|The New York Times, October 22, 1863. . . .|
THE REMOVAL OF GEN. ROSECRANS.
Some of the Government's Reasons for the Step.
WASHINGTON, Wednesday, Oct. 21.
The removal of ROSECRANS is the subject of much and
contradictory comment. The more correct understanding of the
causes that led to it is that charges were preferred against him
by Gens. McCOOK and CRITTENDEN of unofficer-like conduct on the
battle-field, of a panic-stricken flight from the field to
Chattanooga, while the battle was in its crisis, and of his
unsoldierly and mischievous conduct in publicly reporting, on
reaching Chattanooga, to both officers and men that the day was
lost. Superadded to this is alleged Governmental resentment of
his disobedience of positive orders not to risk a general
engagement by advancing beyond Chattanooga before he was
reinforced; also, its impatience of his disposition and handling
his troops on the field.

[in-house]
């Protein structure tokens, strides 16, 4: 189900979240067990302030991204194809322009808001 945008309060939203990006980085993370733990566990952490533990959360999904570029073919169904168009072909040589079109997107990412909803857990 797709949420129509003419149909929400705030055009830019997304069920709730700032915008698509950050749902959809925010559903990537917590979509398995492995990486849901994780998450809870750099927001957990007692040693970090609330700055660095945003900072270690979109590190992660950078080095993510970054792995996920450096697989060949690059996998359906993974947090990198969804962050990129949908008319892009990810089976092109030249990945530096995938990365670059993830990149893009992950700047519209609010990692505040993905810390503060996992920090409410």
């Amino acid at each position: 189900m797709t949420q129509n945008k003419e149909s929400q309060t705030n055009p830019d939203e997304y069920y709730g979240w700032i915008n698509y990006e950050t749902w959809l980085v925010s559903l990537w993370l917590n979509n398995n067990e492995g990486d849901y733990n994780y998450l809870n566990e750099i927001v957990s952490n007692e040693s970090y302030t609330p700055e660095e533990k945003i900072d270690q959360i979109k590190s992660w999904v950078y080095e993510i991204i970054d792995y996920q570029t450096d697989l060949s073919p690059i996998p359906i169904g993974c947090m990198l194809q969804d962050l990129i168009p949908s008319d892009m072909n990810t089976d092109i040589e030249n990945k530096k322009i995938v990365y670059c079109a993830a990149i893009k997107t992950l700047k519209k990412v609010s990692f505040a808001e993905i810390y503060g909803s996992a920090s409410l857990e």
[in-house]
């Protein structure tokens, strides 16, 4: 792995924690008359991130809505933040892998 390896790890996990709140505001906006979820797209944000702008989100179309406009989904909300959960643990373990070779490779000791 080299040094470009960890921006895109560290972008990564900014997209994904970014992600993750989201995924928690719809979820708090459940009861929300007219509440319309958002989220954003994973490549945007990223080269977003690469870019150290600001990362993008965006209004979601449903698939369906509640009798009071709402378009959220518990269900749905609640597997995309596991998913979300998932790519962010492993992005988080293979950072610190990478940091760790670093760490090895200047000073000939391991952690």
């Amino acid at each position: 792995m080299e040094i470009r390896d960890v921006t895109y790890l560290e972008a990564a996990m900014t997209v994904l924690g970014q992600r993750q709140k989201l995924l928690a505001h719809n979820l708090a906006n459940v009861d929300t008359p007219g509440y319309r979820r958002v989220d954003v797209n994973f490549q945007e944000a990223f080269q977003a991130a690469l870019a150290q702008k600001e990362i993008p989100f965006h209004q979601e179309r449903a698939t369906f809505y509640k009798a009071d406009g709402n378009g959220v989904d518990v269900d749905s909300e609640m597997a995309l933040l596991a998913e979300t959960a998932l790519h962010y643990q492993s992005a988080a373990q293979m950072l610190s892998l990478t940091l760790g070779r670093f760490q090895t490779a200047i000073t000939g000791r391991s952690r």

The reputation for courage that he won at Stone River is
plead in bar to the imputation of cowardice in his abandonment
of the battle ground, and his friends attribute it to a mistaken
impression that his army had been wholly whipped and was wholly
on the retreat. The replication to this is that such a mistake
is a complete disqualification for command.
The statement acquiring growth that he had an attack of
epilepsy during the battle and that he was subject to that
disease, is untrue; but that he was constitutionally and by
education subject to fits of religious depression of the
profoundest character, is correct, though he was an austere
Roman Catholic, as is well known. In connection with this is it
may not be unsuitable to add that it is understood that the
fourth specification of the preferred charge is an excessive use
The relations between Gen ROSECRANS and General-in-Chief
HALLECK, have been bad. A sharp correspondence took place
between them after the battle of Chattanooga, and before that
the Government had found fault with his military conduct on
several occasions, and he had retorted by charges of neglect by
the Government and want of support.
His removal has been in contemplation for some time.
The New York Times
Published: October 22. 1863
Copyright © The New York Times
|Return to General Rosecrans: Part 4 Civil War||